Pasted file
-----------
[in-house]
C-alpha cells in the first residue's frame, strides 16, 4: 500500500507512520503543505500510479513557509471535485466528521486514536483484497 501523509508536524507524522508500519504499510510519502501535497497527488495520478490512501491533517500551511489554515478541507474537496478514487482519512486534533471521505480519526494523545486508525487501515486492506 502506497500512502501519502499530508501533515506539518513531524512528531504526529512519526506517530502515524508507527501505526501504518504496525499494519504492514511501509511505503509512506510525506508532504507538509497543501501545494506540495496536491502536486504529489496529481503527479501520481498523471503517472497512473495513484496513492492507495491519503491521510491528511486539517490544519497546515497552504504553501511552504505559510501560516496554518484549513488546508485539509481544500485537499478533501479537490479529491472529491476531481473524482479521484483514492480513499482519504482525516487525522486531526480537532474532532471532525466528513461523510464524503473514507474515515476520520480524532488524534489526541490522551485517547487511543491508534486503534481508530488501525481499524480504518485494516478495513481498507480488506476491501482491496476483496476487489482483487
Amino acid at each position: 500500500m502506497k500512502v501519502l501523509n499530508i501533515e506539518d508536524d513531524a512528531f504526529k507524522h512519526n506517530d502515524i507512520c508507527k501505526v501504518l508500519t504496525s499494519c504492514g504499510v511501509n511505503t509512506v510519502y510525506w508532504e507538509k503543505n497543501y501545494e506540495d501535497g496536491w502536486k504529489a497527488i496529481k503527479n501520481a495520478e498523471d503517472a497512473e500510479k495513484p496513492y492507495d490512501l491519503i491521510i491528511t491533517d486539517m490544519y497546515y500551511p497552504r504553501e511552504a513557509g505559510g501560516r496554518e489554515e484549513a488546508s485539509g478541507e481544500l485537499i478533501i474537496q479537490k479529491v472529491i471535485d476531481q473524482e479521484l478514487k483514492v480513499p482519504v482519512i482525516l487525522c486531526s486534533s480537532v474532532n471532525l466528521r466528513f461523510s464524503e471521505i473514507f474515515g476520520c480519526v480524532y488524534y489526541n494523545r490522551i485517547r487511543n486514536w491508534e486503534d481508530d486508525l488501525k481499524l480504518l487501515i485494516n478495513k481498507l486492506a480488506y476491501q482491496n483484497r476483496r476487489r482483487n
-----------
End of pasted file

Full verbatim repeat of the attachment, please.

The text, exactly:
[in-house]
C-alpha cells in the first residue's frame, strides 16, 4: 500500500507512520503543505500510479513557509471535485466528521486514536483484497 501523509508536524507524522508500519504499510510519502501535497497527488495520478490512501491533517500551511489554515478541507474537496478514487482519512486534533471521505480519526494523545486508525487501515486492506 502506497500512502501519502499530508501533515506539518513531524512528531504526529512519526506517530502515524508507527501505526501504518504496525499494519504492514511501509511505503509512506510525506508532504507538509497543501501545494506540495496536491502536486504529489496529481503527479501520481498523471503517472497512473495513484496513492492507495491519503491521510491528511486539517490544519497546515497552504504553501511552504505559510501560516496554518484549513488546508485539509481544500485537499478533501479537490479529491472529491476531481473524482479521484483514492480513499482519504482525516487525522486531526480537532474532532471532525466528513461523510464524503473514507474515515476520520480524532488524534489526541490522551485517547487511543491508534486503534481508530488501525481499524480504518485494516478495513481498507480488506476491501482491496476483496476487489482483487
Amino acid at each position: 500500500m502506497k500512502v501519502l501523509n499530508i501533515e506539518d508536524d513531524a512528531f504526529k507524522h512519526n506517530d502515524i507512520c508507527k501505526v501504518l508500519t504496525s499494519c504492514g504499510v511501509n511505503t509512506v510519502y510525506w508532504e507538509k503543505n497543501y501545494e506540495d501535497g496536491w502536486k504529489a497527488i496529481k503527479n501520481a495520478e498523471d503517472a497512473e500510479k495513484p496513492y492507495d490512501l491519503i491521510i491528511t491533517d486539517m490544519y497546515y500551511p497552504r504553501e511552504a513557509g505559510g501560516r496554518e489554515e484549513a488546508s485539509g478541507e481544500l485537499i478533501i474537496q479537490k479529491v472529491i471535485d476531481q473524482e479521484l478514487k483514492v480513499p482519504v482519512i482525516l487525522c486531526s486534533s480537532v474532532n471532525l466528521r466528513f461523510s464524503e471521505i473514507f474515515g476520520c480519526v480524532y488524534y489526541n494523545r490522551i485517547r487511543n486514536w491508534e486503534d481508530d486508525l488501525k481499524l480504518l487501515i485494516n478495513k481498507l486492506a480488506y476491501q482491496n483484497r476483496r476487489r482483487n